International Fresh Produce Association 2022 Cape Town

The complexities of fresh produce in challenging times unpacked in Cape Town

The 2022 edition of the Internal Fresh Produce Association's Southern African conference took place over two rainy days in Cape Town. The weather was no inconvenience: many delegates noted that the Western Cape hasn't been receiving enough rainfall so far this season.

Delegates were clearly pleased to be meeting in person again and discuss strategies to come through a difficult economic period beset by complexities.

"I grew up in this business - the conditions this season are by far the most difficult we've ever experienced," remarked an exporter. "One feels a bit helpless. The things that you thought you could control before through negotiations and building good relationships, for instance, in the shipping environment, is really out of our control now."

Look at the photo report of IFPA Cape Town 2022.

The first day's sessions was kicked off by entrepreneur Rapelang Rabana, calling for conceptual shifts analogous to the shifts required by the internal combustion engine, which was widely referenced by other speakers. One delegate gave her presentation a "ten out of ten."

Molahlegi Mphateng of the Department of Agriculture, Rural Development and Land Reform with Hlonepho Mothabeng of Lesotho-based Northern Agri Hub and also from DALRRD, Douglas Mosese.

Kantar's Maria da Serra expanded on how agricultural enterprises can futureproof themselves against climate shocks (the drought in Europe and the UK was much-discussed among delegates).

The drought in Europe was a common refrain in conversations; the continent has a paucity of water storage and irrigation infrastructure compared to a semi-arid country like South Africa. "For us, it's second nature to irrigate," said a grower. "We are more resilient, but we have to be because of our conditions."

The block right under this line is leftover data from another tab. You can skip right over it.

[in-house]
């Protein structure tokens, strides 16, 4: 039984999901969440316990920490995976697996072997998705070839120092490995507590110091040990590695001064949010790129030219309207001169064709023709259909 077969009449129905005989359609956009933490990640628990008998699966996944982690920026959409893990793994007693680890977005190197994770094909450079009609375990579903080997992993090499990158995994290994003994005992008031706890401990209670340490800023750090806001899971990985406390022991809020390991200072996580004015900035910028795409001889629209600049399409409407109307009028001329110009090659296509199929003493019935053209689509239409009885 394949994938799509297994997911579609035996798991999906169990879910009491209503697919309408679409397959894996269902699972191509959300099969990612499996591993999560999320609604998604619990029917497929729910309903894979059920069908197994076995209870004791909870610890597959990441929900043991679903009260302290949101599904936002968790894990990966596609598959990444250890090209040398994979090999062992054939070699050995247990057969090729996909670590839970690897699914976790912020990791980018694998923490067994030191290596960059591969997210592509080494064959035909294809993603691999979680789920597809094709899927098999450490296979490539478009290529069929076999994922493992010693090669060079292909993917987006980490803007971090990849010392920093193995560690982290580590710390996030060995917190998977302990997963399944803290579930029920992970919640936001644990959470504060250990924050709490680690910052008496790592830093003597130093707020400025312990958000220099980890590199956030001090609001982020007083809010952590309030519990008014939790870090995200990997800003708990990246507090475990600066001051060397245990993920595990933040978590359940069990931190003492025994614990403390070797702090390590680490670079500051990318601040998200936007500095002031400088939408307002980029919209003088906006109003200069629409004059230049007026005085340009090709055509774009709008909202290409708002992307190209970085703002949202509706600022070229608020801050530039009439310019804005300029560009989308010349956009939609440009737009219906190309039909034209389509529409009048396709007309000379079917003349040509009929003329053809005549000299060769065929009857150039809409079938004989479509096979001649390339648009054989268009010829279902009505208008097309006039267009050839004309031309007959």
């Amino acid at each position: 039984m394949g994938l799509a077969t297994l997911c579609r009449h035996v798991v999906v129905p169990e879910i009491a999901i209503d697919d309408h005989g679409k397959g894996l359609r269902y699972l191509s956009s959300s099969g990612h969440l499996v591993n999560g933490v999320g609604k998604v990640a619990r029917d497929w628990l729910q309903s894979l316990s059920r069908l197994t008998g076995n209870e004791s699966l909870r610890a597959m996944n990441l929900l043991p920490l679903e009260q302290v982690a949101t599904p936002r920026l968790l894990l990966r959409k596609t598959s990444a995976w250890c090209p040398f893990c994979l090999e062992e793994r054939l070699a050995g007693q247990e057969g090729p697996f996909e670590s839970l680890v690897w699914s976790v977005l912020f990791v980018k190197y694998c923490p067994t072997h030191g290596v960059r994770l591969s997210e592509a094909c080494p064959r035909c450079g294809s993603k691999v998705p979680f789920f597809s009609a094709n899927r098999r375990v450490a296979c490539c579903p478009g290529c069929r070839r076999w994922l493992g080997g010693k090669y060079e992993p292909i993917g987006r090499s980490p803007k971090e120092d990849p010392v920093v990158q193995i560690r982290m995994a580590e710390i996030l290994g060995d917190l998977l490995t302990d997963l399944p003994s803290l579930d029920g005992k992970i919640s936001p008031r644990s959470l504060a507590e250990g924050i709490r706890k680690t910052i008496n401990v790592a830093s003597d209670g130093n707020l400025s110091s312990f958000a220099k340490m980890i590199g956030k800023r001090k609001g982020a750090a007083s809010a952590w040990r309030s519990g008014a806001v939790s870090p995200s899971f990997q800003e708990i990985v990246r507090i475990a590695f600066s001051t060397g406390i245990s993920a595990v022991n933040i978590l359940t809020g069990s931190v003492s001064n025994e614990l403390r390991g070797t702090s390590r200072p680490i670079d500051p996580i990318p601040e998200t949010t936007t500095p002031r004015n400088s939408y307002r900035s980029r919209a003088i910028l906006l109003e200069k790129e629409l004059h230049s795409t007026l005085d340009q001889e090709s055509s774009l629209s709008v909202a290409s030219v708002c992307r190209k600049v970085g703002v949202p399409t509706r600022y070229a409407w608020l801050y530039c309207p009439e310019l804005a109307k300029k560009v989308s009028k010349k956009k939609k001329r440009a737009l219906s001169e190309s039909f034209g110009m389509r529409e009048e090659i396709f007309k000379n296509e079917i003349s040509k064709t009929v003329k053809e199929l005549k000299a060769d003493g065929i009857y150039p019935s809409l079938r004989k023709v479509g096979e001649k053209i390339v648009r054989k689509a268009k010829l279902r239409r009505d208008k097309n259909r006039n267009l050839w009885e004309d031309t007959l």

In the panel discussion, Brian Coppin of Food Lovers Market gave an insightful overview of the fresh produce industry at the moment, noting that there'd been a big growth in berries, avocados and that banana volumes were triple that of last year, with better quality.

Right: Dr. Johan van Deventer, formerly of Freshmark.

Since Covid, the packaged product has been outselling loose produce in South Africa, he said, which poses a challenge for packaging reduction.

Look at the photo report of IFPA Cape Town 2022.

Greg Abraham from Smollan provided an analysis of fresh produce in retail and the composition of buyers in the context of a country where 13.8 million people are estimated to live below the breadline. To widespread surprise, he shared that government grant beneficiaries who represent around 40% of customers at Boxers, a group targeting lower-income buyers, also represent 14% of customers at South Africa's top-end retailer Woolworths.

On that theme, Dr. Johan van Deventer, formerly of Freshmark, emphasized the importance for a grower of knowing for which socio-economic/income group one is planting.

Merchandising around the payout date of monthly social grants is an increasing trend in South Africa.

Look at the photo report of IFPA Cape Town 2022.

FreshPlaza will provide more coverage on IFPA 2022 next week.



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